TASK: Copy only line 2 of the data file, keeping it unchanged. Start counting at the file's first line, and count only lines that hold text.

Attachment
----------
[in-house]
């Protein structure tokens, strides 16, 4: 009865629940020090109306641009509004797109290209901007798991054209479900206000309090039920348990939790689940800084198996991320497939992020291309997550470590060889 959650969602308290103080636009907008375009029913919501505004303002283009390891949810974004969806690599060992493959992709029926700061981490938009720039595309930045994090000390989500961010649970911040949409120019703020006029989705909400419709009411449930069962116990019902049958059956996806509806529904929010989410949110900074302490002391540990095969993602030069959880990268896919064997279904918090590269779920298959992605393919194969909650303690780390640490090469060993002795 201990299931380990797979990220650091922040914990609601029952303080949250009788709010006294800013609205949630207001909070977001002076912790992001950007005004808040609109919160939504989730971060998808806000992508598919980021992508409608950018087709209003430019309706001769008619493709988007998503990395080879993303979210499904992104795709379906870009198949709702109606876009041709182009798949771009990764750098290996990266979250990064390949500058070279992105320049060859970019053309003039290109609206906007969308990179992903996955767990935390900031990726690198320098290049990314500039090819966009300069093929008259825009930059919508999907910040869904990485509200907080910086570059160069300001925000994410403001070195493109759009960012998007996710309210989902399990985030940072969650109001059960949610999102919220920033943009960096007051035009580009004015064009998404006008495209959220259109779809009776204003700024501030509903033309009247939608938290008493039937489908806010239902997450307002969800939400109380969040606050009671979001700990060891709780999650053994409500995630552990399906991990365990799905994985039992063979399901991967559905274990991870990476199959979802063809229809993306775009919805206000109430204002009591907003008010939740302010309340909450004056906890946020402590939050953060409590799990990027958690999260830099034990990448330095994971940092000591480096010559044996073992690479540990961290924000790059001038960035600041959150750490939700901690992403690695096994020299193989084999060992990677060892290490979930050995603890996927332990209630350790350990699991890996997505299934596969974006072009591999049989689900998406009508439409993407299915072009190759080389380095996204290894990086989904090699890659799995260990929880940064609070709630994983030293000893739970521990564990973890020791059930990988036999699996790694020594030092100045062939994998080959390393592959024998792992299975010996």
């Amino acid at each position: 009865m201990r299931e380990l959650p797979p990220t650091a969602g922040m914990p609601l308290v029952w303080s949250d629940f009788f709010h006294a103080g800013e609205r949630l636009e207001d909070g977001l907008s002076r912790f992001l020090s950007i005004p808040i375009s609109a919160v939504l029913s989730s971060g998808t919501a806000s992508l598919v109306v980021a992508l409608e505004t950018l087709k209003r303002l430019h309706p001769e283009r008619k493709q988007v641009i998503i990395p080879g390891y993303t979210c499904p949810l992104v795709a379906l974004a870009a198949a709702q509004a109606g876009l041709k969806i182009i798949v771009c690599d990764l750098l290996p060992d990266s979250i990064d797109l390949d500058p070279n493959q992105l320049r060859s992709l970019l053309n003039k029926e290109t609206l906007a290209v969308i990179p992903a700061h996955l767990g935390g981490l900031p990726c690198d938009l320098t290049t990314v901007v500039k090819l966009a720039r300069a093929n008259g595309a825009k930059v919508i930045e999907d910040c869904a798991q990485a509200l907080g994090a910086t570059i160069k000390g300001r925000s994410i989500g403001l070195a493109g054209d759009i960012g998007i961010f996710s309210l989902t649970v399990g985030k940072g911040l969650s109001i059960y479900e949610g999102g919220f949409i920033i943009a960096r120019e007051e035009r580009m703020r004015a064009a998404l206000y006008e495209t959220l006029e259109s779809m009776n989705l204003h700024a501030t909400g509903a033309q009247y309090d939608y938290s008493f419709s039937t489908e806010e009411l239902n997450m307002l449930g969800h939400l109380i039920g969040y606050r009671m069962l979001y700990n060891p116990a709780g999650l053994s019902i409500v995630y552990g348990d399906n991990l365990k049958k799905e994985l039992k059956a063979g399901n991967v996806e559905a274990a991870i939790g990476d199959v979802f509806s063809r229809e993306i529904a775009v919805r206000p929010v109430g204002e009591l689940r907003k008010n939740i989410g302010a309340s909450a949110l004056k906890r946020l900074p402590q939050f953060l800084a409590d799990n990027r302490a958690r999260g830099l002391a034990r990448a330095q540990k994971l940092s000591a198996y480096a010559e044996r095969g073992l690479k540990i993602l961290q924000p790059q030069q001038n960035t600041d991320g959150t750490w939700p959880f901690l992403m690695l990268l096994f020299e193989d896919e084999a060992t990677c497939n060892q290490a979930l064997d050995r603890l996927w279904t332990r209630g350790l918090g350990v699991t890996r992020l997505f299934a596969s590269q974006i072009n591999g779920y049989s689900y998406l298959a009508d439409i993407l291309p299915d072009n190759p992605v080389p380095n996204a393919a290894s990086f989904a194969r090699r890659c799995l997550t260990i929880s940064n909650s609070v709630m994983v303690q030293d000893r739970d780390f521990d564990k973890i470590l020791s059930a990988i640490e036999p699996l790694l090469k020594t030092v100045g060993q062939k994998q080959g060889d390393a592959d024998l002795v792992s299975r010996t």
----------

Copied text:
């Protein structure tokens, strides 16, 4: 009865629940020090109306641009509004797109290209901007798991054209479900206000309090039920348990939790689940800084198996991320497939992020291309997550470590060889 959650969602308290103080636009907008375009029913919501505004303002283009390891949810974004969806690599060992493959992709029926700061981490938009720039595309930045994090000390989500961010649970911040949409120019703020006029989705909400419709009411449930069962116990019902049958059956996806509806529904929010989410949110900074302490002391540990095969993602030069959880990268896919064997279904918090590269779920298959992605393919194969909650303690780390640490090469060993002795 201990299931380990797979990220650091922040914990609601029952303080949250009788709010006294800013609205949630207001909070977001002076912790992001950007005004808040609109919160939504989730971060998808806000992508598919980021992508409608950018087709209003430019309706001769008619493709988007998503990395080879993303979210499904992104795709379906870009198949709702109606876009041709182009798949771009990764750098290996990266979250990064390949500058070279992105320049060859970019053309003039290109609206906007969308990179992903996955767990935390900031990726690198320098290049990314500039090819966009300069093929008259825009930059919508999907910040869904990485509200907080910086570059160069300001925000994410403001070195493109759009960012998007996710309210989902399990985030940072969650109001059960949610999102919220920033943009960096007051035009580009004015064009998404006008495209959220259109779809009776204003700024501030509903033309009247939608938290008493039937489908806010239902997450307002969800939400109380969040606050009671979001700990060891709780999650053994409500995630552990399906991990365990799905994985039992063979399901991967559905274990991870990476199959979802063809229809993306775009919805206000109430204002009591907003008010939740302010309340909450004056906890946020402590939050953060409590799990990027958690999260830099034990990448330095994971940092000591480096010559044996073992690479540990961290924000790059001038960035600041959150750490939700901690992403690695096994020299193989084999060992990677060892290490979930050995603890996927332990209630350790350990699991890996997505299934596969974006072009591999049989689900998406009508439409993407299915072009190759080389380095996204290894990086989904090699890659799995260990929880940064609070709630994983030293000893739970521990564990973890020791059930990988036999699996790694020594030092100045062939994998080959390393592959024998792992299975010996």